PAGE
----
The role of the CEO is changing - what does it take to become a great leader?
I’m often asked ‘What does it take to become a CEO?’
There are multiple answers to that question. Sometimes it’s luck. Other times it’s being in the right place at the right time. Politics can also play a part. Sometimes you’re brilliant and recognised for it. Often you’ll find it’s the result of your own planning and long hours of sacrifice combined with hard work.
The easiest way to instantly become a CEO is to start up your own business tomorrow. However as with anything that doesn’t necessarily mean you’ll be any good.
Ideally if you do become a CEO, you’d like to think that it’s because you’re the best candidate for the job. But that doesn’t guarantee success particularly in today’s world which is experiencing unprecedented disruption and change across all industries.
I think a more appropriate question is ‘What does it take to become a great CEO or a great leader?’
The answers to that question are very different to what they would have been five or even ten years ago. For the past 18 years I’ve worked with high performing leaders across fifty industries, many of whom are CEOs already or who were transitioning into the CEO role. One aspect they all have in common is change.
A time of VUCA
The rate of change and disruption happening in every industry is presenting major challenges for all leaders. We are now living in a time of VUCA which stands for Volatility, Uncertainty, Complexity and Ambiguity. As a result many leaders are experiencing extreme fatigue, high levels of stress and as a result, a lack of clarity on where best to put their focus.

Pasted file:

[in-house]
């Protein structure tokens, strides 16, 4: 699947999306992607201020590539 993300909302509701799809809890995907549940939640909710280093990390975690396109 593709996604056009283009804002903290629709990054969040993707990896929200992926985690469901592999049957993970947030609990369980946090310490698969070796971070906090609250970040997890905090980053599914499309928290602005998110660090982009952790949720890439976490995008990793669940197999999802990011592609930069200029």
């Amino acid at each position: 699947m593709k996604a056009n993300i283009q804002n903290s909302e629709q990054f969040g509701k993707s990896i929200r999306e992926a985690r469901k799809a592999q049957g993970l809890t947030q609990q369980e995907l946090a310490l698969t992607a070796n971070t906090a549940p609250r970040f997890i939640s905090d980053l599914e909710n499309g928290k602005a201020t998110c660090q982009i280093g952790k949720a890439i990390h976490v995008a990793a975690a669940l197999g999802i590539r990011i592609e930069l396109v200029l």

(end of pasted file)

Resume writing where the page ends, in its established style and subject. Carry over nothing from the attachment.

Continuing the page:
The role of the CEO is changing because the kind of leadership required for success has changed.
The old model was one of 'command and control', a model from the industrial age. The new digital era is calling for something very different; a more adaptable, self-aware and dare I say ‘human’ model.
People are seeking more meaning, connection and engagement so the hierarchical and traditional approach to being a CEO and leader no longer works. Yet that approach is still the model that many of today’s leaders use.
As part of a recent survey in Fortune magazine featuring 402 chief executives from 11 countries CEOs whose companies together make up an estimated $2.6 trilllion in revenues were asked about leadership. 74pc said they were very comfortable with the practical parts of their job such as the ‘doing’.
However when it came to the less tangible parts of being an effective leader, the ‘being’ part of their role shared frustration emerges as a pattern.
Achieving the personal transformation required for leadership success is proving difficult for most. The survey also demonstrated nearly 48pc of people said that finding time for self-reflection is very challenging and most of the CEOs find the ‘human’ aspect of the role more difficult than expected.
In addition to this almost half (47pc) said that developing their senior leadership team was harder than anticipated with 50pc saying the same about driving real and lasting culture change.
From my own experience of working with CEOs in Ireland, the UK and the US I would have expected those figures to be even higher.
Dual Transformation Challenge
In the same survey, when asked if they needed the capacity to transform themselves in tandem with their organisation, an overwhelming 79pc agreed.